Future-proofing the buildings we design to promote longevity requires an in-built adaptability that simply isn’t compatible with the systems we’re accustomed to today. 

Rory O'Hagan

Rory O’Hagan

By way of example, despite having some discretionary properties, planning policy is surprisingly rigid. Distinct use classes are all we’ve ever known. Our built heritage is typically a fixed, ‘point-in-time’ response to present needs at the time of design and construction. For that reason, we’re rarely invited to consider how a building constructed today can solve a problem in the future, or, until now, the environmental consequences if the legacy we’re leaving behind is demolished rather than repurposed.

Government-led targets to reach net zero by 2030 and the urgency to decarbonise the built environment make this a critical inflection point where we must embrace adaptability at all stages of the development cycle. This needs to happen, and fast. Longevity, and the ability of buildings to flex to prevailing socioeconomic trends, will inevitably factor into the valuation of built assets.

What we gift future generations can’t be fortunate ‘accidents’. Reuse for multiple scenarios must be embedded in the design framework and choreographed from the outset.

With Enfield Borough Council, AECOM, Exterior Architecture, ArchitectureDoingPlace and Hatch Urban Solutions, among others, we’ve developed a technical concept for a universal build system – RightSizer – which will guide the approach to adaptability championed at the Meridian Water development in Enfield, north London (pictured).

Mitigating dependence on non-renewable resources, reducing embodied carbon, improving biodiversity outcomes and creating sustainable, intergenerational communities where people can age in place all rely on a design systems approach that envisions a global ecosystem of interoperable parts to make dynamic, adaptive buildings.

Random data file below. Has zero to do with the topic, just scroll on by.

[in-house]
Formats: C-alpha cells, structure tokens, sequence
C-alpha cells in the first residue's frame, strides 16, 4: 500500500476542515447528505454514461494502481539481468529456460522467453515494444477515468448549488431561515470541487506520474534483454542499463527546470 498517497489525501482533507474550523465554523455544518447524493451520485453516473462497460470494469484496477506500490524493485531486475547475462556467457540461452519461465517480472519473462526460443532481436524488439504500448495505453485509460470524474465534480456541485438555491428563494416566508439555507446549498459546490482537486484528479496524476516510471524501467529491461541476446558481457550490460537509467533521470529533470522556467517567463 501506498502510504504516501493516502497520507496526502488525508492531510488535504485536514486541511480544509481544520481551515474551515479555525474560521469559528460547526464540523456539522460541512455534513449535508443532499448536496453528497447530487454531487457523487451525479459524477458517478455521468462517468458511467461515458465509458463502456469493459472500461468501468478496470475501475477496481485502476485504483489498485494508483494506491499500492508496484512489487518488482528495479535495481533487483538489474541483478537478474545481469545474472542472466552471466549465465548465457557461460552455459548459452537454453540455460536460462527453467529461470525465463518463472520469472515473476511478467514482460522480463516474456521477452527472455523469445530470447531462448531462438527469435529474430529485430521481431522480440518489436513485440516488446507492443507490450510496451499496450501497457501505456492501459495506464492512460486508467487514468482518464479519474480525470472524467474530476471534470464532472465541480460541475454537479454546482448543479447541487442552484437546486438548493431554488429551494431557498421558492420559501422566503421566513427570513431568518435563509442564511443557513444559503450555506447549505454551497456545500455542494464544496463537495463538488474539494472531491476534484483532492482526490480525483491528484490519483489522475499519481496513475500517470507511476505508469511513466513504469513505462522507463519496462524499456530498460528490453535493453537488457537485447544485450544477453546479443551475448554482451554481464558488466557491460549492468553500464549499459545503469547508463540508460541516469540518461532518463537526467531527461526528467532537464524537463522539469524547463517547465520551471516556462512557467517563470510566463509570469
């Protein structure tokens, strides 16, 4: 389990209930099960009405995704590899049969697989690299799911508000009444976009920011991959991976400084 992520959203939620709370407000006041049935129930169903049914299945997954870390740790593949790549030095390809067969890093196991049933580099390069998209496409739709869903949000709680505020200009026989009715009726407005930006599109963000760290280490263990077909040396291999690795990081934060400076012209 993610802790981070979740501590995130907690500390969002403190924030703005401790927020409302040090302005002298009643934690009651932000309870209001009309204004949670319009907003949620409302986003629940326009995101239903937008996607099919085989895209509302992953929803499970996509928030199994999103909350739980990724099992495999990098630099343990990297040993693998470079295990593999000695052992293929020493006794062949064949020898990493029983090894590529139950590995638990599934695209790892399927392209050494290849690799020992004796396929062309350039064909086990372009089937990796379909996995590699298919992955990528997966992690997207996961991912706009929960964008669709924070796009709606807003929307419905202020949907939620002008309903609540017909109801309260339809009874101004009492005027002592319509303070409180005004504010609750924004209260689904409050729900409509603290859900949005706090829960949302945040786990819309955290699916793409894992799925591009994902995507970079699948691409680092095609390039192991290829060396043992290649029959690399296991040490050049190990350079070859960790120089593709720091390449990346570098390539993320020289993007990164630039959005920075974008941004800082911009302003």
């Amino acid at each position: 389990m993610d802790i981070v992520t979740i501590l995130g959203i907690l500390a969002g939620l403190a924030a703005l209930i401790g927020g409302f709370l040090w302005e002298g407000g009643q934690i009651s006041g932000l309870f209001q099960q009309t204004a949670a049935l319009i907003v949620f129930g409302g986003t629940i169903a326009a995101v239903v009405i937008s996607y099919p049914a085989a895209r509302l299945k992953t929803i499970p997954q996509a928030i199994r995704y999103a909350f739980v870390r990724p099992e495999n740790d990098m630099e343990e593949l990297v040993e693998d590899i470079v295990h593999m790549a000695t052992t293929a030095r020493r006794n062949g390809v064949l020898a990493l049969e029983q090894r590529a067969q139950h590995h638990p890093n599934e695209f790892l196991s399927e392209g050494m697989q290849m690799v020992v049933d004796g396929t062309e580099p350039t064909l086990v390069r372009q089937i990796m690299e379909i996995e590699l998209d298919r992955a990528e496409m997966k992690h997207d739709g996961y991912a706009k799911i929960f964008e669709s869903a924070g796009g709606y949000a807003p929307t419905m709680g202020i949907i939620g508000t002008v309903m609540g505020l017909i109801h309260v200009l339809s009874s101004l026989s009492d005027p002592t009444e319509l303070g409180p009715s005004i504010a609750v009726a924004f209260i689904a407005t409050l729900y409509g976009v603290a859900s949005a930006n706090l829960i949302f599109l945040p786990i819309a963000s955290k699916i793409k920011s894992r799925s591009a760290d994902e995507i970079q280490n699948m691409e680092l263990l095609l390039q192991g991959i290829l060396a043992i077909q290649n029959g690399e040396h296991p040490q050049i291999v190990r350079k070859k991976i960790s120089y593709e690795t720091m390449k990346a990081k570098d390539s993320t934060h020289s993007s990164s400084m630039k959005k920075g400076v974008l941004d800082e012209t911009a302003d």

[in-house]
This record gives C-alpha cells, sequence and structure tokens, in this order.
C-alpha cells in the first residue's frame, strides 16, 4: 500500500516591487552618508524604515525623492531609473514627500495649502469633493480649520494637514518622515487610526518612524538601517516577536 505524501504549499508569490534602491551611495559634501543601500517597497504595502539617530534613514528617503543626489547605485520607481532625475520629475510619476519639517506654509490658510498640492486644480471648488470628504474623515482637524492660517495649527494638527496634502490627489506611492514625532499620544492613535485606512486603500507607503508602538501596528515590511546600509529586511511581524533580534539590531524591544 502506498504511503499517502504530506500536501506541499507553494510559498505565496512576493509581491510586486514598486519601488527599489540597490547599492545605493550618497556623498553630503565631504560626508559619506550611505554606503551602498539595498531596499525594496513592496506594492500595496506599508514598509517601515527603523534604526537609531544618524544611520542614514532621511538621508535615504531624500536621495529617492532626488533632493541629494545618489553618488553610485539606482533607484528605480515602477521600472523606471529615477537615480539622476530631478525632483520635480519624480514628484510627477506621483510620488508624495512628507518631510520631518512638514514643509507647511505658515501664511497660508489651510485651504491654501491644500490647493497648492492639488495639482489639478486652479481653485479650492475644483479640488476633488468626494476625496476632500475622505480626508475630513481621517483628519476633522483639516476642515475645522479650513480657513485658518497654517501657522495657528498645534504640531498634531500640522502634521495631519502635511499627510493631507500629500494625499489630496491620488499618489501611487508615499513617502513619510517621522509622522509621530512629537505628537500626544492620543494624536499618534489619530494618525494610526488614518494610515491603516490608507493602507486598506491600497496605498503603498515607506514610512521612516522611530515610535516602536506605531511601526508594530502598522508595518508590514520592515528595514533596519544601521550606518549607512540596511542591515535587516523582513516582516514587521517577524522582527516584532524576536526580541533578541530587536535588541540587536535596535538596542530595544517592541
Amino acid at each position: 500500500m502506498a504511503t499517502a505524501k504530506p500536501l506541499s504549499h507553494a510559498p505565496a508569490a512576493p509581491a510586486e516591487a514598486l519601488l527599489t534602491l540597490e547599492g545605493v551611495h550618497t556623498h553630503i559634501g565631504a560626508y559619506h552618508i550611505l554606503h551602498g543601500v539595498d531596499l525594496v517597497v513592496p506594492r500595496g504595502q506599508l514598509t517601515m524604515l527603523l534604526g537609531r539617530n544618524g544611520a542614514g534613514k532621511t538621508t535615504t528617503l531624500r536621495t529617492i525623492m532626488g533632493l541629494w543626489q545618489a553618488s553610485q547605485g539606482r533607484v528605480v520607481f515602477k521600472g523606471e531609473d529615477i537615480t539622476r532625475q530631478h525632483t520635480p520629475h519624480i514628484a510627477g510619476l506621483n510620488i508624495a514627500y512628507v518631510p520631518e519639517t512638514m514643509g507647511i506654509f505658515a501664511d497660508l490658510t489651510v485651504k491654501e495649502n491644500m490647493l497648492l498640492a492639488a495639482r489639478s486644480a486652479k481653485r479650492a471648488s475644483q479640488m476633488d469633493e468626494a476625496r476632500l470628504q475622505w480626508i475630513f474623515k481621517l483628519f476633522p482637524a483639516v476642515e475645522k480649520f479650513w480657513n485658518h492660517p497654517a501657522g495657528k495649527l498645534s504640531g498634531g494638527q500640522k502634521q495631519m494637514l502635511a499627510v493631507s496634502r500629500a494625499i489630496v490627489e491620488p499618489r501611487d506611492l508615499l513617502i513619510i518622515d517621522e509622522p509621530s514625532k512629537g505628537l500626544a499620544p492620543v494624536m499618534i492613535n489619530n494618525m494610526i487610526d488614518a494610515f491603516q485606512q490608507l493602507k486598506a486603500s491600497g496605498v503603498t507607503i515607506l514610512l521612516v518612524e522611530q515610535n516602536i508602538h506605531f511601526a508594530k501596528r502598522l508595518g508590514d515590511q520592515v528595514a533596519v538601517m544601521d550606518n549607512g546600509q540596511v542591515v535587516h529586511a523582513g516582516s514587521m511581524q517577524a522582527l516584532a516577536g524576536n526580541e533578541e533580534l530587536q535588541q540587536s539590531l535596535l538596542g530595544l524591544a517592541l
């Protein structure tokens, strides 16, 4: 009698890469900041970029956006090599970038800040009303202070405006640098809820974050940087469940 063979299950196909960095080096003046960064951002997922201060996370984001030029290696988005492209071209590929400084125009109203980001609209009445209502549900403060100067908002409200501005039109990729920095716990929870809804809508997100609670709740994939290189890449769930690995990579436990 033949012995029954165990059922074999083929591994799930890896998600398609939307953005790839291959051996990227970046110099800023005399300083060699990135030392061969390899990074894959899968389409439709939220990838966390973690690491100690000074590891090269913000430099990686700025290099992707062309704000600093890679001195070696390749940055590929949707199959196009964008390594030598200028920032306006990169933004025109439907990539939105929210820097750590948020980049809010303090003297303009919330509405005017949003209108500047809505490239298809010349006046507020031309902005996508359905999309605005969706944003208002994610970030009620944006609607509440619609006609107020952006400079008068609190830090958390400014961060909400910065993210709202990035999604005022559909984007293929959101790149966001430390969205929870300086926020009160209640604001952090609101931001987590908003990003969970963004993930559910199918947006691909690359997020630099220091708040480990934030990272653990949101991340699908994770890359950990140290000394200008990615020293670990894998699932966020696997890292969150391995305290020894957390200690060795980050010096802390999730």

Our ambition is for the construction industry to make everyday buildings that can be disassembled and repurposed with minimal waste. We need to move away from the idea that design is only for present or near-term purposes. Component-based modular construction is the most appropriate system approach for genuine adherence to the circular economy principles that are required to make all of this happen.

Simplicity and standardisation of physical and digital components are key features of RightSizer. Targeting 60% reclaimed and regenerative components relies on designing structures that can incorporate mixed materials without feeling disjointed or forced or compromising of scale.

Before reaching net zero and acknowledging the inflexibility of our buildings, there is a gargantuan national project of retrofitting existing homes that the Office for Budgetary Responsibility estimates to be upwards of £400bn. This equates to the pandemic budget deficit, even without factoring in the hidden costs apparent in the demolition and degradation of environmental value this causes.

Moving forward, our industry’s priority should be to create resilient and adaptive buildings as a baseline standard. For the sake of economic, social and environmental sustainability, we have no other choice.

Rory O’Hagan is director at Assael Architecture